- The Washington Times - Saturday, August 26, 2017

Chelsea Manning, the U.S. military’s most famous transgender service member, accused President Trump of “normalizing hate” by issuing a directive banning trans recruits.

The former Army intelligence analyst took aim at the policy change from her widely-followed Twitter account Friday shortly after it was reported that Mr. Trump signed a directive banning the Department of Defense from recruiting transgender individuals into the armed forces on the heels of announcing his intentions in a tweet of his own last month.

“[D]umped news, friday evening?” Manning wrote accompanied by an emoticon indicating contemplation. “[T]his isnt about trans people or military, its about normalizing hate,” she added.

Ms. Manning was convicted by an Army judge in 2013 of crimes related to supplying the website WikiLeaks with a trove of classified U.S. intelligence including diplomatic cables and documents exposing the military’s activities in Afghanistan and Iraq, among other materials. She came as a trans woman a day after being sentenced to 35-years in prison, and was released in April after having the majority of her punishment commuted during the Obama administration’s last days.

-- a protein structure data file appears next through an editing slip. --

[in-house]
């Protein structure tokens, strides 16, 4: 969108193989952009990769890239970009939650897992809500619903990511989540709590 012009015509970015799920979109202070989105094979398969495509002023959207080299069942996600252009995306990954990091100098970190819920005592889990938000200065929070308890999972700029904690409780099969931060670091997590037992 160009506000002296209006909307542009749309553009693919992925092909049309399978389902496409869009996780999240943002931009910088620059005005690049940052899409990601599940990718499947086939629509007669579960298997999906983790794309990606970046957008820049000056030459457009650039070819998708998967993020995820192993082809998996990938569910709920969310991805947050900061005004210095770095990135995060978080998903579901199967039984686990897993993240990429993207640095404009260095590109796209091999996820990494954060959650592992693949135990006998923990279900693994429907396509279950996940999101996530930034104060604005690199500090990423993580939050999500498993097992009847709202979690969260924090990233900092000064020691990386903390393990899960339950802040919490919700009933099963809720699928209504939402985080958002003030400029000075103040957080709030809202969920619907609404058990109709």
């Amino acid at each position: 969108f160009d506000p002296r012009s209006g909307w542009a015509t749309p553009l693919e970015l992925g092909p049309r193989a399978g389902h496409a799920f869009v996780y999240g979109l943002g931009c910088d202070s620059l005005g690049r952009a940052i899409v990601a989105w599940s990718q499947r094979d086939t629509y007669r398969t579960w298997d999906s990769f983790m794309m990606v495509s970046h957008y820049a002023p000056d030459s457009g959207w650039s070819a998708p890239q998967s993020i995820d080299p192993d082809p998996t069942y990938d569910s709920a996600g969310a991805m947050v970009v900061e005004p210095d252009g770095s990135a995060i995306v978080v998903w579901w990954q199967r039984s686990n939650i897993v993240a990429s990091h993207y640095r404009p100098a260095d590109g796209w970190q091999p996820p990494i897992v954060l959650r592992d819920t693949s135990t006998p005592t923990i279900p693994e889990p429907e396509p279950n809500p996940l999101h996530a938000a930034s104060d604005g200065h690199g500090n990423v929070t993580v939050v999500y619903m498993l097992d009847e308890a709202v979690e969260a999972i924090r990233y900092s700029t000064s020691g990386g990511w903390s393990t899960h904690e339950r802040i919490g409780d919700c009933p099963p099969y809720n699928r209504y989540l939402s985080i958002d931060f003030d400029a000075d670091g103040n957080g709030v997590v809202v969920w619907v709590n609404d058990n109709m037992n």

She sued the Pentagon in 2014 after being denied medical prescribed treatment for gender dysphoria while behind bars, and the military agreed in Sept. 2016 to begin providing therapy and hormone treatments to transgender service members.

The military had outright banned transgender service members until last June when the Obama administration rolled back that restriction and ordered that no otherwise qualified service members may be involuntarily separated, discharged or denied reenlistment solely for being trans.

“I am directing the Secretary of Defense, and the Secretary of Homeland Security with respect to the U.S. Coast Guard, to return to the longstanding policy and practice on military service by transgender individuals that was in place prior to June 2016 until such time as a sufficient basis exists upon which to conclude that terminating that policy and practice would not have the negative effects discussed above,” Mr. Trump ordered in Friday’s presidential memorandum.

An estimated 15,000 U.S. service members identify as transgender, according to the National Center for Transgender Equality.

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